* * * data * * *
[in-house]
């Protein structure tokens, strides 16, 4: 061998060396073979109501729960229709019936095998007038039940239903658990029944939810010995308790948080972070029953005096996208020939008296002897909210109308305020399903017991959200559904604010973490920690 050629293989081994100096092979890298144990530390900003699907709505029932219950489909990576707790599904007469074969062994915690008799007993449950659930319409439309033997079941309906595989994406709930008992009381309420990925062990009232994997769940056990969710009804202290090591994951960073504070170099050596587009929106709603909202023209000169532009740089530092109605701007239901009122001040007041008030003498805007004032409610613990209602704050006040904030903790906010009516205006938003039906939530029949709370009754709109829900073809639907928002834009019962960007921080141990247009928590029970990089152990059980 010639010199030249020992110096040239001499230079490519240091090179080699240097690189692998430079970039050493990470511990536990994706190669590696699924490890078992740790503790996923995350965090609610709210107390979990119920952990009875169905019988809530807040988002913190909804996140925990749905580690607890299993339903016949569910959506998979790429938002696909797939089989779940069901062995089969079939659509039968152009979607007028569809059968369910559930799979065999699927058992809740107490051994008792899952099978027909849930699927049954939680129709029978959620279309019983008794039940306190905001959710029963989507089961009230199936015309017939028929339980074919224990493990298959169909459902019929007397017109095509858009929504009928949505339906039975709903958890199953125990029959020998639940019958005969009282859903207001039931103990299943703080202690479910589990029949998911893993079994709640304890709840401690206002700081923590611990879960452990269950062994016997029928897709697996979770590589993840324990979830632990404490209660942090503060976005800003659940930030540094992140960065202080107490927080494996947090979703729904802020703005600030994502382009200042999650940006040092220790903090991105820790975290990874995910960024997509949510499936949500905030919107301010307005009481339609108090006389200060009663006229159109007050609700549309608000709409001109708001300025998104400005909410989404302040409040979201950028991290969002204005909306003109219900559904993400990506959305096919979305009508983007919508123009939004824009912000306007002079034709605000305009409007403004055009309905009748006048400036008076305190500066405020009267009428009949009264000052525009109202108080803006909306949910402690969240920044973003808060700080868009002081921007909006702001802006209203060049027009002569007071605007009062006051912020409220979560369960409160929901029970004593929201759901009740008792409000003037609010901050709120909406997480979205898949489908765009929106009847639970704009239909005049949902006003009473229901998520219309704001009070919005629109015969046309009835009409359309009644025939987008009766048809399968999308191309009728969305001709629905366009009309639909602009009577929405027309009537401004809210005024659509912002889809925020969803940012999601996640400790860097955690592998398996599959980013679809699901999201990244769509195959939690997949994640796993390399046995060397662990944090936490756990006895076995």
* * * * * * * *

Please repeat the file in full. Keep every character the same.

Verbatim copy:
[in-house]
């Protein structure tokens, strides 16, 4: 061998060396073979109501729960229709019936095998007038039940239903658990029944939810010995308790948080972070029953005096996208020939008296002897909210109308305020399903017991959200559904604010973490920690 050629293989081994100096092979890298144990530390900003699907709505029932219950489909990576707790599904007469074969062994915690008799007993449950659930319409439309033997079941309906595989994406709930008992009381309420990925062990009232994997769940056990969710009804202290090591994951960073504070170099050596587009929106709603909202023209000169532009740089530092109605701007239901009122001040007041008030003498805007004032409610613990209602704050006040904030903790906010009516205006938003039906939530029949709370009754709109829900073809639907928002834009019962960007921080141990247009928590029970990089152990059980 010639010199030249020992110096040239001499230079490519240091090179080699240097690189692998430079970039050493990470511990536990994706190669590696699924490890078992740790503790996923995350965090609610709210107390979990119920952990009875169905019988809530807040988002913190909804996140925990749905580690607890299993339903016949569910959506998979790429938002696909797939089989779940069901062995089969079939659509039968152009979607007028569809059968369910559930799979065999699927058992809740107490051994008792899952099978027909849930699927049954939680129709029978959620279309019983008794039940306190905001959710029963989507089961009230199936015309017939028929339980074919224990493990298959169909459902019929007397017109095509858009929504009928949505339906039975709903958890199953125990029959020998639940019958005969009282859903207001039931103990299943703080202690479910589990029949998911893993079994709640304890709840401690206002700081923590611990879960452990269950062994016997029928897709697996979770590589993840324990979830632990404490209660942090503060976005800003659940930030540094992140960065202080107490927080494996947090979703729904802020703005600030994502382009200042999650940006040092220790903090991105820790975290990874995910960024997509949510499936949500905030919107301010307005009481339609108090006389200060009663006229159109007050609700549309608000709409001109708001300025998104400005909410989404302040409040979201950028991290969002204005909306003109219900559904993400990506959305096919979305009508983007919508123009939004824009912000306007002079034709605000305009409007403004055009309905009748006048400036008076305190500066405020009267009428009949009264000052525009109202108080803006909306949910402690969240920044973003808060700080868009002081921007909006702001802006209203060049027009002569007071605007009062006051912020409220979560369960409160929901029970004593929201759901009740008792409000003037609010901050709120909406997480979205898949489908765009929106009847639970704009239909005049949902006003009473229901998520219309704001009070919005629109015969046309009835009409359309009644025939987008009766048809399968999308191309009728969305001709629905366009009309639909602009009577929405027309009537401004809210005024659509912002889809925020969803940012999601996640400790860097955690592998398996599959980013679809699901999201990244769509195959939690997949994640796993390399046995060397662990944090936490756990006895076995």